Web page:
Nicola Sturgeon admits she WOULD help Jeremy Corbyn

2 Jun

Nicola Sturgeon admitted today the SNP would prop up a weak Jeremy Corbyn government if Labour get within touching distance of power.

Scotland’s First Minister said there would be ‘all sorts of talks’ if voters return a hung parliament next week in which Theresa May loses power but Mr Corbyn fails to win enough to govern alone.

Ms Sturgeon said the SNP would hold the Labour leader hostage by negotiating on a policy-by-policy basis instead of joining a government full time.

Polls have shown the Tory lead collapse from around 25-points into the single digits, raising the prospect for the first time Mr Corbyn could enter No 10.

Ms Sturgeon insisted she still believed a Tory victory on June 8 was still the most likely scenario.

Labour admitted yesterday it would seek to govern alone if it wins enough seats to form a minority government next week – challenging the SNP to vote for Mr Corbyn’s 1970s-style manifesto.  

Nicola Sturgeon (pictured campaigning in Edinburgh yesterday) admitted today the SNP would prop up a weak Jeremy Corbyn government if Labour get within touching distance of power

Nicola Sturgeon (pictured campaigning in Edinburgh yesterday) admitted today the SNP would prop up a weak Jeremy Corbyn government if Labour get within touching distance of power

Nicola Sturgeon (pictured campaigning in Edinburgh yesterday) admitted today the SNP would prop up a weak Jeremy Corbyn government if Labour get within touching distance of power

Scotland's First Minister (pictured at the Scottish Parliament yesterday) said there would be 'all sorts of talks' if voters return a hung parliament next week in which Theresa May loses power but Mr Corbyn fails to win enough to govern alone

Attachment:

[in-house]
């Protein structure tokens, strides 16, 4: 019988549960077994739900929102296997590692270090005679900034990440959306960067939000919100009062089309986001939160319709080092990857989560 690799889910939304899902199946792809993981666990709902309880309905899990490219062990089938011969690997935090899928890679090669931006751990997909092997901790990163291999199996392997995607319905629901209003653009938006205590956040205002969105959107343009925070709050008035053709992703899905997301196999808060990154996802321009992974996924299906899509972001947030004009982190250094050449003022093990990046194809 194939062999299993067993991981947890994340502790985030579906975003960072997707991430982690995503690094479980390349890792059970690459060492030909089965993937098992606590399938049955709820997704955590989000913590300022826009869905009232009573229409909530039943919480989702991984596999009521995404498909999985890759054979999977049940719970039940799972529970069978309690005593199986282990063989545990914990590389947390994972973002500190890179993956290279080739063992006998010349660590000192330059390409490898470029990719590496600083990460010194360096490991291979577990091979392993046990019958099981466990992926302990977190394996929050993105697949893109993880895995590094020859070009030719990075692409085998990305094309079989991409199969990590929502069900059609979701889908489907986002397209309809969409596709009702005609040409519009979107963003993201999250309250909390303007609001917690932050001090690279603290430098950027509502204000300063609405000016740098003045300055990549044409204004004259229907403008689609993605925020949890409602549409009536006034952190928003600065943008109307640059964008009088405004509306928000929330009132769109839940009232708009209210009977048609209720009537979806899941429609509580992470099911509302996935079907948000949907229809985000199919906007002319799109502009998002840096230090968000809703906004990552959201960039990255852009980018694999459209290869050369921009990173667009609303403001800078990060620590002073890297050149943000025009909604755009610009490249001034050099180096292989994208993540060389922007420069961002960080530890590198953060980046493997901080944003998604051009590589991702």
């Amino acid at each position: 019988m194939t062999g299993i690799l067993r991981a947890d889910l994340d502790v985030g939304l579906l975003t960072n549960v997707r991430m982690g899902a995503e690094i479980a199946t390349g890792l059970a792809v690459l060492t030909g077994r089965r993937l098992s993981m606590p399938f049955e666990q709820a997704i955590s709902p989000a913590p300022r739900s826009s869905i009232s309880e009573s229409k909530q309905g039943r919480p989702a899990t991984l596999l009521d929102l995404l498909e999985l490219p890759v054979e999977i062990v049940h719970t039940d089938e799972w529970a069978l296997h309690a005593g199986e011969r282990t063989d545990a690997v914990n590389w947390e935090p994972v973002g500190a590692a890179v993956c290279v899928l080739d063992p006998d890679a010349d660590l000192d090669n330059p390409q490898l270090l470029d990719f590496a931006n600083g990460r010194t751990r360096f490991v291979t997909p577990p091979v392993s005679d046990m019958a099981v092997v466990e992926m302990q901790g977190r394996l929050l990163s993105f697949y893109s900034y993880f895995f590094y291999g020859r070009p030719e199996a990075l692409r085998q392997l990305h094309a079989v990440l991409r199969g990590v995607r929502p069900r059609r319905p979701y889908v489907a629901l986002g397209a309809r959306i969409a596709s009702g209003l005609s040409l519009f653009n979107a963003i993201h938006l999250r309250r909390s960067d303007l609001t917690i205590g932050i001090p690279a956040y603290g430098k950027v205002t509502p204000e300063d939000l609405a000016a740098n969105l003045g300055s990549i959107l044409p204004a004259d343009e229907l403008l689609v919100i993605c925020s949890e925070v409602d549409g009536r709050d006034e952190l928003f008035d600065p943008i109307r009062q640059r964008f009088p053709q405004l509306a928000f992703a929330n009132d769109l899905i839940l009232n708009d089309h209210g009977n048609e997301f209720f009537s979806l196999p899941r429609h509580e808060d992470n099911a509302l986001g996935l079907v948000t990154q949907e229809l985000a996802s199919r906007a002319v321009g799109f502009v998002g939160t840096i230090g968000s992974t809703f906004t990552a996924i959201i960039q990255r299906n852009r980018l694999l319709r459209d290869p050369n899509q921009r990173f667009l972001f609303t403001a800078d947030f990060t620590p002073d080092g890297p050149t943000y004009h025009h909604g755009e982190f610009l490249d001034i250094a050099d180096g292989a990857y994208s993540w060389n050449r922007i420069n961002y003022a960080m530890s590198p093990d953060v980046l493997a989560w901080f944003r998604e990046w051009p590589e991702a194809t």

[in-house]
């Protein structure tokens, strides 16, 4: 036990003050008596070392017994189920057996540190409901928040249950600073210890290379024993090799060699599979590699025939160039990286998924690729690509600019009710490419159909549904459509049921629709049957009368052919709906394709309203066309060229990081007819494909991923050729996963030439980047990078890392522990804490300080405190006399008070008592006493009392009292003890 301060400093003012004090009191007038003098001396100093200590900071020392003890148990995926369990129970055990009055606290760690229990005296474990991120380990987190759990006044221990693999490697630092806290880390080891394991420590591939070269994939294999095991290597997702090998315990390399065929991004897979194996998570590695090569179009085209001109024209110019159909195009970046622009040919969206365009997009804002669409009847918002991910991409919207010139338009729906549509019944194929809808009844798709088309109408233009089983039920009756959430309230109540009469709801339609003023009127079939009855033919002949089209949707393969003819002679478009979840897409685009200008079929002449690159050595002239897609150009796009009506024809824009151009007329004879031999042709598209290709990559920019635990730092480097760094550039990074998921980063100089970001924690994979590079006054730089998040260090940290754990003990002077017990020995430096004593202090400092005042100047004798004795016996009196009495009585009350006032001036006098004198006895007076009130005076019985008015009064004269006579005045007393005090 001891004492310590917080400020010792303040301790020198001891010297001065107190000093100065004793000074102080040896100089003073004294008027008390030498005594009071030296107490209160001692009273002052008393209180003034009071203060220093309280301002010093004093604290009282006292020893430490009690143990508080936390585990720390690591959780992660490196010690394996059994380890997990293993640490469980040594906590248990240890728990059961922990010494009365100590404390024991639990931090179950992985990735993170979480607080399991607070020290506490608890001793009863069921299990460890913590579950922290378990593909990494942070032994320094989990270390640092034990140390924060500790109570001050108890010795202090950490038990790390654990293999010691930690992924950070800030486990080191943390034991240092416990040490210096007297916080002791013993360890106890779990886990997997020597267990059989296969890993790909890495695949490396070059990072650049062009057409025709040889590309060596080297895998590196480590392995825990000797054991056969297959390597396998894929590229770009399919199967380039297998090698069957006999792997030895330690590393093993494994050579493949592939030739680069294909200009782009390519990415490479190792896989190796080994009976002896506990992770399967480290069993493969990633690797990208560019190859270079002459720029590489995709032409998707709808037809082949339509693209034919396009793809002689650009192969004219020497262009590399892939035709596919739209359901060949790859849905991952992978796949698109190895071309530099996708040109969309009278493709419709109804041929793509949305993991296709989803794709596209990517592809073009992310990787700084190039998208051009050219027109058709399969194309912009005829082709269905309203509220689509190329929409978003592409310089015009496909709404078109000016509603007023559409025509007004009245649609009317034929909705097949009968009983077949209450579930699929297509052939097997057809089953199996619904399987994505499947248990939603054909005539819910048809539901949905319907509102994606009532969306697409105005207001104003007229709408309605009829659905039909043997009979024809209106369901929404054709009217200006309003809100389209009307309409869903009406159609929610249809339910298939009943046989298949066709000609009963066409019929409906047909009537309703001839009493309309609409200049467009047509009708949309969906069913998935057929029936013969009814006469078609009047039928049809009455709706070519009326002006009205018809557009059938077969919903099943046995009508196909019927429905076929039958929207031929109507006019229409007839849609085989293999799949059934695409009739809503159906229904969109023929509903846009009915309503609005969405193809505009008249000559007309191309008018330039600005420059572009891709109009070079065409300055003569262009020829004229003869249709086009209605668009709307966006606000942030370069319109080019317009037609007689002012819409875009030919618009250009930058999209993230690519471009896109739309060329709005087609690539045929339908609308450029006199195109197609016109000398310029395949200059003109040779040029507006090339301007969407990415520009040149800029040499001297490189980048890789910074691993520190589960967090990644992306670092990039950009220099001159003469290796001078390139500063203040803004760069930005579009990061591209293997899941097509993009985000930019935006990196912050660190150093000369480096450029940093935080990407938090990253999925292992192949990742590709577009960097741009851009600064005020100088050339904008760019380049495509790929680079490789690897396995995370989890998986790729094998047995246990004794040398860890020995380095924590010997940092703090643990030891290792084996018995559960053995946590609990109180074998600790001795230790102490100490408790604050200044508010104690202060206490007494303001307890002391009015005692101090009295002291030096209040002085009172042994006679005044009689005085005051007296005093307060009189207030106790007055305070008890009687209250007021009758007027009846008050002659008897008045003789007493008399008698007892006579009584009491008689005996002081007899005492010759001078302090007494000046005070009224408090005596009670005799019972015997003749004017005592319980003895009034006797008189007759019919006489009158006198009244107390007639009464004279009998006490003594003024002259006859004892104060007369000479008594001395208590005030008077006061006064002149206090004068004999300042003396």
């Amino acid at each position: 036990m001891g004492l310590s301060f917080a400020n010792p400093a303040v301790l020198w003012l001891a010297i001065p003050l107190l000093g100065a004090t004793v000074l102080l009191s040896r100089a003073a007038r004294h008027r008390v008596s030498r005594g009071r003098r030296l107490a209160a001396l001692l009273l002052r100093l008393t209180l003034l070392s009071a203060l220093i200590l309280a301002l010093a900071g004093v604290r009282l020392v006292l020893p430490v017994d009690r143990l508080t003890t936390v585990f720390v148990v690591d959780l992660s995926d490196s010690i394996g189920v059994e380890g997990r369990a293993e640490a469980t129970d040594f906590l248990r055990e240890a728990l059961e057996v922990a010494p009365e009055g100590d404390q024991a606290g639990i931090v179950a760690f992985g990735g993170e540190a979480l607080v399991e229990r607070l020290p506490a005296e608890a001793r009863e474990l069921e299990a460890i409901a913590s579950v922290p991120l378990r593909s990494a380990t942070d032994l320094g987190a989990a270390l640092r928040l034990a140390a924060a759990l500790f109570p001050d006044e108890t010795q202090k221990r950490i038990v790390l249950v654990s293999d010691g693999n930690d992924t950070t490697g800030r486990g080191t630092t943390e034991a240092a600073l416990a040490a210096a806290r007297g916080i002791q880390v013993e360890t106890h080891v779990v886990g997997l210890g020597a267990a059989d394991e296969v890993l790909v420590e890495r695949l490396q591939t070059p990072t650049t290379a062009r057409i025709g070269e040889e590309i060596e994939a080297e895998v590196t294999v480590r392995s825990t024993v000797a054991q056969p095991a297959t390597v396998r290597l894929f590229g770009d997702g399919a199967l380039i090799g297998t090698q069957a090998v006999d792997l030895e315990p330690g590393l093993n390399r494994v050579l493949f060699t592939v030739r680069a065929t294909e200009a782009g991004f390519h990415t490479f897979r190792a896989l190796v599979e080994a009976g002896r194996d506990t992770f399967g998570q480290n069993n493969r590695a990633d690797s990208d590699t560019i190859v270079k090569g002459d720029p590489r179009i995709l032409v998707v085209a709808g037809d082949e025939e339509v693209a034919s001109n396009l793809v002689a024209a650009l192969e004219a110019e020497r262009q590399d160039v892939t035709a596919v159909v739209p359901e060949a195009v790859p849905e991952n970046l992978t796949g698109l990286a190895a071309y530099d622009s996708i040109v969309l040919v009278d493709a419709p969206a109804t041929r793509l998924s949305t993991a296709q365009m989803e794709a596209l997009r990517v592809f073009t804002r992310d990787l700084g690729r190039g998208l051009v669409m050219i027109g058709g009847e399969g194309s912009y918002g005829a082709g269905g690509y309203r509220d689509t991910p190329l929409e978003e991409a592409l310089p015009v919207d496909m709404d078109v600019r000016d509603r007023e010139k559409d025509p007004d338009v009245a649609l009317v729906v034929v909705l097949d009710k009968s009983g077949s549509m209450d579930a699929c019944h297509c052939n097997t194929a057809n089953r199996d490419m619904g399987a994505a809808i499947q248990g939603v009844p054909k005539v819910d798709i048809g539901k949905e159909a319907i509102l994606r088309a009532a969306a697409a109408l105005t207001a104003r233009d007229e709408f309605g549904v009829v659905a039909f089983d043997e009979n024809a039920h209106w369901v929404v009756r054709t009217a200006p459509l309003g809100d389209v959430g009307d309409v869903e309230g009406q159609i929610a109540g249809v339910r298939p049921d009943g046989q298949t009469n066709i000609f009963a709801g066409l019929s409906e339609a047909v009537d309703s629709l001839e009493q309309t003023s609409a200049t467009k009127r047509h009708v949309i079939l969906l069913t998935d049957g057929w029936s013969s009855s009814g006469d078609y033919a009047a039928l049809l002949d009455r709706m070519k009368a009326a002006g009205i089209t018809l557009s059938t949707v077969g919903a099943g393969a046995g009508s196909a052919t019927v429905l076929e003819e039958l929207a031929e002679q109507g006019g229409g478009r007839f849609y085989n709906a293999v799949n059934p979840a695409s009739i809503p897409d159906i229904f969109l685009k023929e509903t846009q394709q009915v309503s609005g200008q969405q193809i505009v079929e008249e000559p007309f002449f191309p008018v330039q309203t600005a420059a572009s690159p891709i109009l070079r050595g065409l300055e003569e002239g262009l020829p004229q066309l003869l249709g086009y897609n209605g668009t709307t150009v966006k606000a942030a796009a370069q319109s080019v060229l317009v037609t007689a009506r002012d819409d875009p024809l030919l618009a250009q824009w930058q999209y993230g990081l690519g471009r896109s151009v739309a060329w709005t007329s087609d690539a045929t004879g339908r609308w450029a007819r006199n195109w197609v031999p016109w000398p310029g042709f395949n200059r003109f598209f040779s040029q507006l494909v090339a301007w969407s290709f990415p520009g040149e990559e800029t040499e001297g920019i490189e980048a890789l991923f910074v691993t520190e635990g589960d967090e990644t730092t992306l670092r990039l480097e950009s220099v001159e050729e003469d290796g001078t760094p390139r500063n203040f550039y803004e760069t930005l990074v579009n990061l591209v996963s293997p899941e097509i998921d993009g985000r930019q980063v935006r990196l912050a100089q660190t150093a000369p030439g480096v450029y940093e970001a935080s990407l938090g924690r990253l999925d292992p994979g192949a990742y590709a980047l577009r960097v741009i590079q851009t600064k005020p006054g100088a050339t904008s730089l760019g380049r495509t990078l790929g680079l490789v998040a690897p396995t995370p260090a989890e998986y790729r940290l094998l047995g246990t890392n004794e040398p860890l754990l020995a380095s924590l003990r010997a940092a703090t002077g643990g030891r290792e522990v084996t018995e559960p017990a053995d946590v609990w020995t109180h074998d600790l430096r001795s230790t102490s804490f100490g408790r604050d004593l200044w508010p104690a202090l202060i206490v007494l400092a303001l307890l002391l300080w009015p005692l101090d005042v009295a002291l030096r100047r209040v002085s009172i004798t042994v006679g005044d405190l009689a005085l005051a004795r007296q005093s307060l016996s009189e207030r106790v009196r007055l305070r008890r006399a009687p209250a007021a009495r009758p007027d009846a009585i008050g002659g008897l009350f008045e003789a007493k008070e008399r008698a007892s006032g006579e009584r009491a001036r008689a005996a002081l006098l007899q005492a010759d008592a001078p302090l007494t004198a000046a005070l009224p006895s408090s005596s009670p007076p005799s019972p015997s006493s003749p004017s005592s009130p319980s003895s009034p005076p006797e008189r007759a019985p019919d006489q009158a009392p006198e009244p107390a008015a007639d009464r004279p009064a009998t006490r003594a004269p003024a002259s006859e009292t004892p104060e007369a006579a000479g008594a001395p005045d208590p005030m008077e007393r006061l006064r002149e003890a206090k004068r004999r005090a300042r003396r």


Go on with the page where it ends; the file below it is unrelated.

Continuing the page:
Scotland's First Minister (pictured at the Scottish Parliament yesterday) said there would be 'all sorts of talks' if voters return a hung parliament next week in which Theresa May loses power but Mr Corbyn fails to win enough to govern alone

Scotland’s First Minister (pictured at the Scottish Parliament yesterday) said there would be ‘all sorts of talks’ if voters return a hung parliament next week in which Theresa May loses power but Mr Corbyn fails to win enough to govern alone

Jeremy Corbyn's plot to run No 10 as a minority Government was revealed by shadow foreign secretary Emily Thornberry at a joint event to promote Labour's Brexit plans (pictured yesterday)

Jeremy Corbyn's plot to run No 10 as a minority Government was revealed by shadow foreign secretary Emily Thornberry at a joint event to promote Labour's Brexit plans (pictured yesterday)

Jeremy Corbyn’s plot to run No 10 as a minority Government was revealed by shadow foreign secretary Emily Thornberry at a joint event to promote Labour’s Brexit plans (pictured yesterday)

Asked if she would support PM Corbyn, Ms Sturgeon told the Today programme: ‘I have said very clearly – I said this many times during the 2015 election – that if there was to be a hung parliament and the arithmetic allowed it then I would want the SNP to be part of a progressive alternative to a Conservative government.

‘Not in a coalition, I don’t envisage any formal coalitions, but on an issue by issue basis to put forward policies for a progressive agenda.

‘We see parties in this election, not least Labour, putting forward policies the SNP have implemented in Scotland.’

Asked how she would support Mr Corbyn in a hung parliament, Ms Sturgeon said: ‘I’m sure there would be all sorts of talks if that was to happen. 

‘The idea parties would refuse to do that would be flying in the face of what the electorate had wanted.’ 

She added: ‘If that scenario arises, it means the electorate has decided it doesn’t want either of the two main UK parties to govern with a free hand.

‘The second point is to be sceptical about this. When I look at the polls right now, I see in the rest of the UK a significant narrowing of the polls but my reading of them says Theresa May and the Tories are still on track to win this election.

‘But we are no longer certain to get a bigger majority in this election and in that scenario, Scotland becomes centre stage and potentially has a pivotal role to play.